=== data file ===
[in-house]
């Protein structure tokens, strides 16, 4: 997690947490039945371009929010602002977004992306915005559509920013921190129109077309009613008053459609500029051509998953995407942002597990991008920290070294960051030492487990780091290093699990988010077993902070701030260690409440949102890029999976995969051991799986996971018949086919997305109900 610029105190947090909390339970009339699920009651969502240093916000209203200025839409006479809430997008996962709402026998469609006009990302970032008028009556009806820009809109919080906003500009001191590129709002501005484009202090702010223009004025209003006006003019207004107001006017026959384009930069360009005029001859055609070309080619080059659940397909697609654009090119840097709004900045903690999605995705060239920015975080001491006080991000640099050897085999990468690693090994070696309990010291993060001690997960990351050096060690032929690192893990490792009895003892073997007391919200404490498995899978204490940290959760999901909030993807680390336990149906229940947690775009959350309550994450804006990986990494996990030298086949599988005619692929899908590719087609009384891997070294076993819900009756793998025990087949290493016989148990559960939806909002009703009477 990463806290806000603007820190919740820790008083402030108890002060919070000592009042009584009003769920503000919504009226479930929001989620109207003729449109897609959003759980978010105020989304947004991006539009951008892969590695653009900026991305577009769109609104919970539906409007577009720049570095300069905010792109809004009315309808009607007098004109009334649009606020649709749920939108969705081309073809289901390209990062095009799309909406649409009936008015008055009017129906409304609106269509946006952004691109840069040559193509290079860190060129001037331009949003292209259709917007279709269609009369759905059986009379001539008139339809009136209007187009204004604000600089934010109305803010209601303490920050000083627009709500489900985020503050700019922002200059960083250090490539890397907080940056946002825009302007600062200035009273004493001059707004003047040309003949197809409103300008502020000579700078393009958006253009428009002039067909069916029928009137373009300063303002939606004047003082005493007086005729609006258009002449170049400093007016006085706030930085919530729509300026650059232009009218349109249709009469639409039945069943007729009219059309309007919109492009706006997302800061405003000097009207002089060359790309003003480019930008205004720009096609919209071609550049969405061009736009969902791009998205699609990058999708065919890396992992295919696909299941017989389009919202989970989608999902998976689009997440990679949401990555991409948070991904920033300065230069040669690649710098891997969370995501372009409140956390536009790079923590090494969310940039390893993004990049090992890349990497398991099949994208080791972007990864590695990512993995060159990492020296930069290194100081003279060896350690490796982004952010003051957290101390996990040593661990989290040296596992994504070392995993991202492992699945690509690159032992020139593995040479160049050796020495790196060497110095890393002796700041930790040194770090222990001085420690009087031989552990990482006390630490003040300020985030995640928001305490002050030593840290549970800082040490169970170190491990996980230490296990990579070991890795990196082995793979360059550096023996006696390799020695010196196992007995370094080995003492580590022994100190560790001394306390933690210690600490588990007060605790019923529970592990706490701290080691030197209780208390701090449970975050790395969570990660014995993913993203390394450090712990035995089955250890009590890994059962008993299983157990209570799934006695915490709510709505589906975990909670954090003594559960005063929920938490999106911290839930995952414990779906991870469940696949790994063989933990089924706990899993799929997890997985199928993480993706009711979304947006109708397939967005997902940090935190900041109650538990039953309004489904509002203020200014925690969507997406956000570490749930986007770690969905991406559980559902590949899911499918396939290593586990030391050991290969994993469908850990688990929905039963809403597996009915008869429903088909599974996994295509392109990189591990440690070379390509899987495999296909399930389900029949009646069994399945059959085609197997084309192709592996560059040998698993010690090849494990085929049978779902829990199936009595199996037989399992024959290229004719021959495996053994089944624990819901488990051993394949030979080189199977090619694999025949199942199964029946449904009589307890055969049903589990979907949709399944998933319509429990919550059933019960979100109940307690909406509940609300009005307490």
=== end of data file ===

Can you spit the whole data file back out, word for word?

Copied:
[in-house]
């Protein structure tokens, strides 16, 4: 997690947490039945371009929010602002977004992306915005559509920013921190129109077309009613008053459609500029051509998953995407942002597990991008920290070294960051030492487990780091290093699990988010077993902070701030260690409440949102890029999976995969051991799986996971018949086919997305109900 610029105190947090909390339970009339699920009651969502240093916000209203200025839409006479809430997008996962709402026998469609006009990302970032008028009556009806820009809109919080906003500009001191590129709002501005484009202090702010223009004025209003006006003019207004107001006017026959384009930069360009005029001859055609070309080619080059659940397909697609654009090119840097709004900045903690999605995705060239920015975080001491006080991000640099050897085999990468690693090994070696309990010291993060001690997960990351050096060690032929690192893990490792009895003892073997007391919200404490498995899978204490940290959760999901909030993807680390336990149906229940947690775009959350309550994450804006990986990494996990030298086949599988005619692929899908590719087609009384891997070294076993819900009756793998025990087949290493016989148990559960939806909002009703009477 990463806290806000603007820190919740820790008083402030108890002060919070000592009042009584009003769920503000919504009226479930929001989620109207003729449109897609959003759980978010105020989304947004991006539009951008892969590695653009900026991305577009769109609104919970539906409007577009720049570095300069905010792109809004009315309808009607007098004109009334649009606020649709749920939108969705081309073809289901390209990062095009799309909406649409009936008015008055009017129906409304609106269509946006952004691109840069040559193509290079860190060129001037331009949003292209259709917007279709269609009369759905059986009379001539008139339809009136209007187009204004604000600089934010109305803010209601303490920050000083627009709500489900985020503050700019922002200059960083250090490539890397907080940056946002825009302007600062200035009273004493001059707004003047040309003949197809409103300008502020000579700078393009958006253009428009002039067909069916029928009137373009300063303002939606004047003082005493007086005729609006258009002449170049400093007016006085706030930085919530729509300026650059232009009218349109249709009469639409039945069943007729009219059309309007919109492009706006997302800061405003000097009207002089060359790309003003480019930008205004720009096609919209071609550049969405061009736009969902791009998205699609990058999708065919890396992992295919696909299941017989389009919202989970989608999902998976689009997440990679949401990555991409948070991904920033300065230069040669690649710098891997969370995501372009409140956390536009790079923590090494969310940039390893993004990049090992890349990497398991099949994208080791972007990864590695990512993995060159990492020296930069290194100081003279060896350690490796982004952010003051957290101390996990040593661990989290040296596992994504070392995993991202492992699945690509690159032992020139593995040479160049050796020495790196060497110095890393002796700041930790040194770090222990001085420690009087031989552990990482006390630490003040300020985030995640928001305490002050030593840290549970800082040490169970170190491990996980230490296990990579070991890795990196082995793979360059550096023996006696390799020695010196196992007995370094080995003492580590022994100190560790001394306390933690210690600490588990007060605790019923529970592990706490701290080691030197209780208390701090449970975050790395969570990660014995993913993203390394450090712990035995089955250890009590890994059962008993299983157990209570799934006695915490709510709505589906975990909670954090003594559960005063929920938490999106911290839930995952414990779906991870469940696949790994063989933990089924706990899993799929997890997985199928993480993706009711979304947006109708397939967005997902940090935190900041109650538990039953309004489904509002203020200014925690969507997406956000570490749930986007770690969905991406559980559902590949899911499918396939290593586990030391050991290969994993469908850990688990929905039963809403597996009915008869429903088909599974996994295509392109990189591990440690070379390509899987495999296909399930389900029949009646069994399945059959085609197997084309192709592996560059040998698993010690090849494990085929049978779902829990199936009595199996037989399992024959290229004719021959495996053994089944624990819901488990051993394949030979080189199977090619694999025949199942199964029946449904009589307890055969049903589990979907949709399944998933319509429990919550059933019960979100109940307690909406509940609300009005307490």